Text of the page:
If you are eligible and still haven’t received a voucher by the end of June, there are two courses of action that can be taken. The first is an online formor you can call a dedicated hotline on 0805 204 805 from Monday to Friday and between 8am and 8pm.
The cheque is not a direct cash payment to individuals, but rather a voucher used to directly pay participating energy suppliers. The voucher is credited directly onto a customer’s account or it can be pre-assigned to specific payees in advance either online or by ticking the pre-assignment box on the energy cheque before sending it to a supplier.
If pre-allocation has been requested, reimbursement of the energy voucher will be sent directly to suppliers in April.
The range of rebates is from €48 to €277 depending on household use and circumstances.
Fresh spring produce, from courgette flowers and strawberries to garden peas and new potatoes, is flooding into the markets of the Côte d’Azur. Monaco Life rounds up the best to visit in the Principality and the south of France.
Let’s kick things off with the newest market to join the list of marchés des producteurs in the region: the Petit Marché de Monaco Ville. It only opened for the first time at the end of this March, but represents a desire to revitalise the market sites of the Principality by the Monaco townhall. For now, it is just one stall strong, but looks set to grow with plans to add a section for artisans later in the year.
The Condamine Market on Place d’Armes and the Marché de Monte-Carlo on Avenue Saint Charles are also well worth a visit. Stocked to the brim with beautiful seasonal goodies from the region as well as a great international range of luxury consumables, both regularly host specialist gourmet events for visitors and locals alike.
Open air markets are a way of life in the south of France and the Cours Saleya in Nice is perhaps one of the most photographed spots in the city. On Mondays, it’s an antiques affair, but the rest of the week is dedicated by-and-large to fresh produce. You can pick up virtually everything you need for a great meal here, from line-caught seafood to locally grown fruit and vegetables. There’s also the popular Marché de la Libération just to the north of the main train station in Nice. It’s a smaller and more local resident-focused occasion, but it should be on your list for the reasonable prices and friendly atmosphere.
The Marché de Valbonne, which takes place every Friday morning throughout the year, is a mecca for residents and tourists. From clothes and jewellery to olive oil, honey, soap, furniture and candles, without forgetting bountiful stalls of fresh produce, the Valbonne market is a must-see and must-visit event. Be sure to reserve a table at one of the town’s many restaurants if you want to stay on for lunch… It gets very busy here in the summer months.
Covered markets are also aplenty and the shade they offer beneath the purpose-built roofs and awnings is much appreciated come July and August. The largest in the area are to be found at the Marché des Halles in Menton and the Mercato di Sanremo, just over the border in Italy. There’s also the Marché Forville in Cannes and the Marché Provençal in Antibes.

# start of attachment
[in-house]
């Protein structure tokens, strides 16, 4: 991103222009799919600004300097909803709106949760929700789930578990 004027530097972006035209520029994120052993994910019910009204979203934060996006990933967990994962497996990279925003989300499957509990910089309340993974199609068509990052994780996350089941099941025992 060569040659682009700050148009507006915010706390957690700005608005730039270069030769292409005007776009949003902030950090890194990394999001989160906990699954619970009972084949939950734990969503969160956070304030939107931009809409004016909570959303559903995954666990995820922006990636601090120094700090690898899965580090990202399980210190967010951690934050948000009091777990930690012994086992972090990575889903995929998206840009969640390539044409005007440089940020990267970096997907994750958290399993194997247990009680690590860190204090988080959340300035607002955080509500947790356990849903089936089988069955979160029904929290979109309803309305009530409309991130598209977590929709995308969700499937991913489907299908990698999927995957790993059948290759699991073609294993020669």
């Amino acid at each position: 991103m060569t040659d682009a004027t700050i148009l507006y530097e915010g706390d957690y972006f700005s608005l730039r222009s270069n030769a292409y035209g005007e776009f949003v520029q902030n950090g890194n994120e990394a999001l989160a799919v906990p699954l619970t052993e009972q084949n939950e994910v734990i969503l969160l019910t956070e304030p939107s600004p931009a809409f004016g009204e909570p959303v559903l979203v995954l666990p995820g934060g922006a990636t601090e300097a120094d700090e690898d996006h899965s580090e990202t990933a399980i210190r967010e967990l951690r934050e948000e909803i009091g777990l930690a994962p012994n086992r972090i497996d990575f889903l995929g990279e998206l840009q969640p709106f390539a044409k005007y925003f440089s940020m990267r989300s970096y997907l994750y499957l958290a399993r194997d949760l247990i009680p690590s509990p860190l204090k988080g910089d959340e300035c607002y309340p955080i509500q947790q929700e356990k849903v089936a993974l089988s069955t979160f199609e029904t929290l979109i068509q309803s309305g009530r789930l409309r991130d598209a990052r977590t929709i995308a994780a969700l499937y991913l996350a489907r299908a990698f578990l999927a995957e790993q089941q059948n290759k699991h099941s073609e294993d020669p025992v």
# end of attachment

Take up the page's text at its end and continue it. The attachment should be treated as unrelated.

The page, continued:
High solar activity over the weekend has allowed people as far south as Gap in the upper reaches of the Provence-Alpes-Côte d’Azur region to get a rare glimpse of the Northern Lights.
Usually reserved for those living in or close to the Arctic Circle, the aurora borealis have been observed as far south as the PACA city of Gap in the Hautes-Alpes.
It’s all due to an intense solar storm caused by the sun over the weekend. Thanks to this, people living beyond the normal reaches of the Northern and Southern Lights – the aurora australis have also been livelier than usual – have been able to enjoy their awe-inspiring beauty for two consecutive nights.
This level of solar activity only happens a few times every decade, but seeing the aurora borealis also depends on the right metrological conditions, making their spectacle that much rarer in lower latitudes.
AuroraWatch UK, a group set up and run by astronomers from the University of Lancaster, were watching their dials closely on Sunday night as readings crept up to almost 1,000 nanoTeslas. Anything above 200 NT is considered enough to see the famous lights. The readings fell slightly on Monday night, and will continue to through Wednesday, when the solar storm is expected to resolve itself.
Monaco’s fire brigade has welcomed five new recruits to its ranks with an official ceremony held to mark the end of their training.
The Monaco Corps of Firefighters gathered on 19th April in the Place du Campanin in Fontvieille to officially receive five new recruits at a ceremony under the command of Lieutenant-Colonel Maxime Yvrard.
The new members were handed their helmets by sponsors during the event, marking the end of their intensive five-month training course. They will now work alongside the 143 other firefighters in the Principality.
The ceremony was a solemn one; it was held in honour of Sergeant Hertier, the former Monaco firefighter who died in an unfortunate accident in 2021.
Also present at the event were Director General of the Department of the Interior Christophe Prat, Superior Commander of the Public Force Colonel Tony Varo, and Father Christian Venard, Chaplain of the Force Publique, who blessed the helmets.